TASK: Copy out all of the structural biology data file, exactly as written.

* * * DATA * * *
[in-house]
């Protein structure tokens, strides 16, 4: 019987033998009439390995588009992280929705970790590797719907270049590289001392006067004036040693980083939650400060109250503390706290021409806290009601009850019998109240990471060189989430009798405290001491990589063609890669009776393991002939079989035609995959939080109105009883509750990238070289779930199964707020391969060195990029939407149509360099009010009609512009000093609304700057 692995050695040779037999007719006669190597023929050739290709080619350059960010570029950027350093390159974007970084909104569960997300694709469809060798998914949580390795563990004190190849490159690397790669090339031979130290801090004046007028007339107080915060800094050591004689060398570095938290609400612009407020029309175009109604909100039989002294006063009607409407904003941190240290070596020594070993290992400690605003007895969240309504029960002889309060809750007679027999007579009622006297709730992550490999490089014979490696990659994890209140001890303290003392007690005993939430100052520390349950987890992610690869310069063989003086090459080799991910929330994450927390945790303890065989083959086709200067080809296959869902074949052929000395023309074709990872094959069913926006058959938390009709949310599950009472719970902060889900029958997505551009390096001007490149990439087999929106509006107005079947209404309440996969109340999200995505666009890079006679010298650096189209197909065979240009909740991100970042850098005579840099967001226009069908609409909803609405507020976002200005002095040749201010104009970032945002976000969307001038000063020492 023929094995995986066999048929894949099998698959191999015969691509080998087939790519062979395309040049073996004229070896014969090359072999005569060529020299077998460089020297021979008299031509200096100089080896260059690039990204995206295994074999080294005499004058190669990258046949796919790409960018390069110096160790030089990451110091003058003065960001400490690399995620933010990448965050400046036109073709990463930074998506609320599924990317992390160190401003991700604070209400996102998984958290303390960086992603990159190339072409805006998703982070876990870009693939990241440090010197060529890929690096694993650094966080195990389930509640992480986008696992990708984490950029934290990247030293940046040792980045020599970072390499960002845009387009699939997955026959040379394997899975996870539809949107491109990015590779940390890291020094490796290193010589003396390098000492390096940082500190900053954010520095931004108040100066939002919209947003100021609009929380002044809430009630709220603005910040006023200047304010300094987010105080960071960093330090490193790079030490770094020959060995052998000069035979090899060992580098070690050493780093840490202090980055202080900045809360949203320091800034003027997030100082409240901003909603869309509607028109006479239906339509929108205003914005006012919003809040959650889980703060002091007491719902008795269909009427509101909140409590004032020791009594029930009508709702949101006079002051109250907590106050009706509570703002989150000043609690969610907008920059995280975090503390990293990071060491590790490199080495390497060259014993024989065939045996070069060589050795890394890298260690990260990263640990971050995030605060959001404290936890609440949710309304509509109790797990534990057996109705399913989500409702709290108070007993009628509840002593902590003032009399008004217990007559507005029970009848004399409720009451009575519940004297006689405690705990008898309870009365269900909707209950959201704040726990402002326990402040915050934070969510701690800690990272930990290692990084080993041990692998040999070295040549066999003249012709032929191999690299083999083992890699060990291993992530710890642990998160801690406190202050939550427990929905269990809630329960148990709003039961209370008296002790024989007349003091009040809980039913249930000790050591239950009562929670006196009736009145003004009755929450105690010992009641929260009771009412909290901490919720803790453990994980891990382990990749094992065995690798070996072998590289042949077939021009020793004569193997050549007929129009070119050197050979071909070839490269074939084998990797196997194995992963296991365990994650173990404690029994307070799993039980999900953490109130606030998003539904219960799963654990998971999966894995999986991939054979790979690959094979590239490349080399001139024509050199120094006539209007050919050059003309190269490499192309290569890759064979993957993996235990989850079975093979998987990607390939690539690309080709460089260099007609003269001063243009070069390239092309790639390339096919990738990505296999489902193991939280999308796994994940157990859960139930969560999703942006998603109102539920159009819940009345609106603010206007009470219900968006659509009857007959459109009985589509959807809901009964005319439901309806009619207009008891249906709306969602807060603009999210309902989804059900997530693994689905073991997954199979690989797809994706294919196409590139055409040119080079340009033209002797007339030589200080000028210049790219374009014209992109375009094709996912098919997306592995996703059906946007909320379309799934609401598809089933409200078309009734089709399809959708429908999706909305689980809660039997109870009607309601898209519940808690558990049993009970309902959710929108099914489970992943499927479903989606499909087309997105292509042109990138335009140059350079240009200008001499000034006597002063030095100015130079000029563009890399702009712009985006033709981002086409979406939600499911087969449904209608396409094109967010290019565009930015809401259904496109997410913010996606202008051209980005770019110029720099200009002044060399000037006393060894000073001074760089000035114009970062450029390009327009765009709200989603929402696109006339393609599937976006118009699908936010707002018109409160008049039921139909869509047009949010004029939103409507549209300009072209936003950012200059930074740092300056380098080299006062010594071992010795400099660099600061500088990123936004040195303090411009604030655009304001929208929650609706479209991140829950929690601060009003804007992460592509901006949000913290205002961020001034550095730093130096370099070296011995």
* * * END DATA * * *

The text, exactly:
[in-house]
């Protein structure tokens, strides 16, 4: 019987033998009439390995588009992280929705970790590797719907270049590289001392006067004036040693980083939650400060109250503390706290021409806290009601009850019998109240990471060189989430009798405290001491990589063609890669009776393991002939079989035609995959939080109105009883509750990238070289779930199964707020391969060195990029939407149509360099009010009609512009000093609304700057 692995050695040779037999007719006669190597023929050739290709080619350059960010570029950027350093390159974007970084909104569960997300694709469809060798998914949580390795563990004190190849490159690397790669090339031979130290801090004046007028007339107080915060800094050591004689060398570095938290609400612009407020029309175009109604909100039989002294006063009607409407904003941190240290070596020594070993290992400690605003007895969240309504029960002889309060809750007679027999007579009622006297709730992550490999490089014979490696990659994890209140001890303290003392007690005993939430100052520390349950987890992610690869310069063989003086090459080799991910929330994450927390945790303890065989083959086709200067080809296959869902074949052929000395023309074709990872094959069913926006058959938390009709949310599950009472719970902060889900029958997505551009390096001007490149990439087999929106509006107005079947209404309440996969109340999200995505666009890079006679010298650096189209197909065979240009909740991100970042850098005579840099967001226009069908609409909803609405507020976002200005002095040749201010104009970032945002976000969307001038000063020492 023929094995995986066999048929894949099998698959191999015969691509080998087939790519062979395309040049073996004229070896014969090359072999005569060529020299077998460089020297021979008299031509200096100089080896260059690039990204995206295994074999080294005499004058190669990258046949796919790409960018390069110096160790030089990451110091003058003065960001400490690399995620933010990448965050400046036109073709990463930074998506609320599924990317992390160190401003991700604070209400996102998984958290303390960086992603990159190339072409805006998703982070876990870009693939990241440090010197060529890929690096694993650094966080195990389930509640992480986008696992990708984490950029934290990247030293940046040792980045020599970072390499960002845009387009699939997955026959040379394997899975996870539809949107491109990015590779940390890291020094490796290193010589003396390098000492390096940082500190900053954010520095931004108040100066939002919209947003100021609009929380002044809430009630709220603005910040006023200047304010300094987010105080960071960093330090490193790079030490770094020959060995052998000069035979090899060992580098070690050493780093840490202090980055202080900045809360949203320091800034003027997030100082409240901003909603869309509607028109006479239906339509929108205003914005006012919003809040959650889980703060002091007491719902008795269909009427509101909140409590004032020791009594029930009508709702949101006079002051109250907590106050009706509570703002989150000043609690969610907008920059995280975090503390990293990071060491590790490199080495390497060259014993024989065939045996070069060589050795890394890298260690990260990263640990971050995030605060959001404290936890609440949710309304509509109790797990534990057996109705399913989500409702709290108070007993009628509840002593902590003032009399008004217990007559507005029970009848004399409720009451009575519940004297006689405690705990008898309870009365269900909707209950959201704040726990402002326990402040915050934070969510701690800690990272930990290692990084080993041990692998040999070295040549066999003249012709032929191999690299083999083992890699060990291993992530710890642990998160801690406190202050939550427990929905269990809630329960148990709003039961209370008296002790024989007349003091009040809980039913249930000790050591239950009562929670006196009736009145003004009755929450105690010992009641929260009771009412909290901490919720803790453990994980891990382990990749094992065995690798070996072998590289042949077939021009020793004569193997050549007929129009070119050197050979071909070839490269074939084998990797196997194995992963296991365990994650173990404690029994307070799993039980999900953490109130606030998003539904219960799963654990998971999966894995999986991939054979790979690959094979590239490349080399001139024509050199120094006539209007050919050059003309190269490499192309290569890759064979993957993996235990989850079975093979998987990607390939690539690309080709460089260099007609003269001063243009070069390239092309790639390339096919990738990505296999489902193991939280999308796994994940157990859960139930969560999703942006998603109102539920159009819940009345609106603010206007009470219900968006659509009857007959459109009985589509959807809901009964005319439901309806009619207009008891249906709306969602807060603009999210309902989804059900997530693994689905073991997954199979690989797809994706294919196409590139055409040119080079340009033209002797007339030589200080000028210049790219374009014209992109375009094709996912098919997306592995996703059906946007909320379309799934609401598809089933409200078309009734089709399809959708429908999706909305689980809660039997109870009607309601898209519940808690558990049993009970309902959710929108099914489970992943499927479903989606499909087309997105292509042109990138335009140059350079240009200008001499000034006597002063030095100015130079000029563009890399702009712009985006033709981002086409979406939600499911087969449904209608396409094109967010290019565009930015809401259904496109997410913010996606202008051209980005770019110029720099200009002044060399000037006393060894000073001074760089000035114009970062450029390009327009765009709200989603929402696109006339393609599937976006118009699908936010707002018109409160008049039921139909869509047009949010004029939103409507549209300009072209936003950012200059930074740092300056380098080299006062010594071992010795400099660099600061500088990123936004040195303090411009604030655009304001929208929650609706479209991140829950929690601060009003804007992460592509901006949000913290205002961020001034550095730093130096370099070296011995």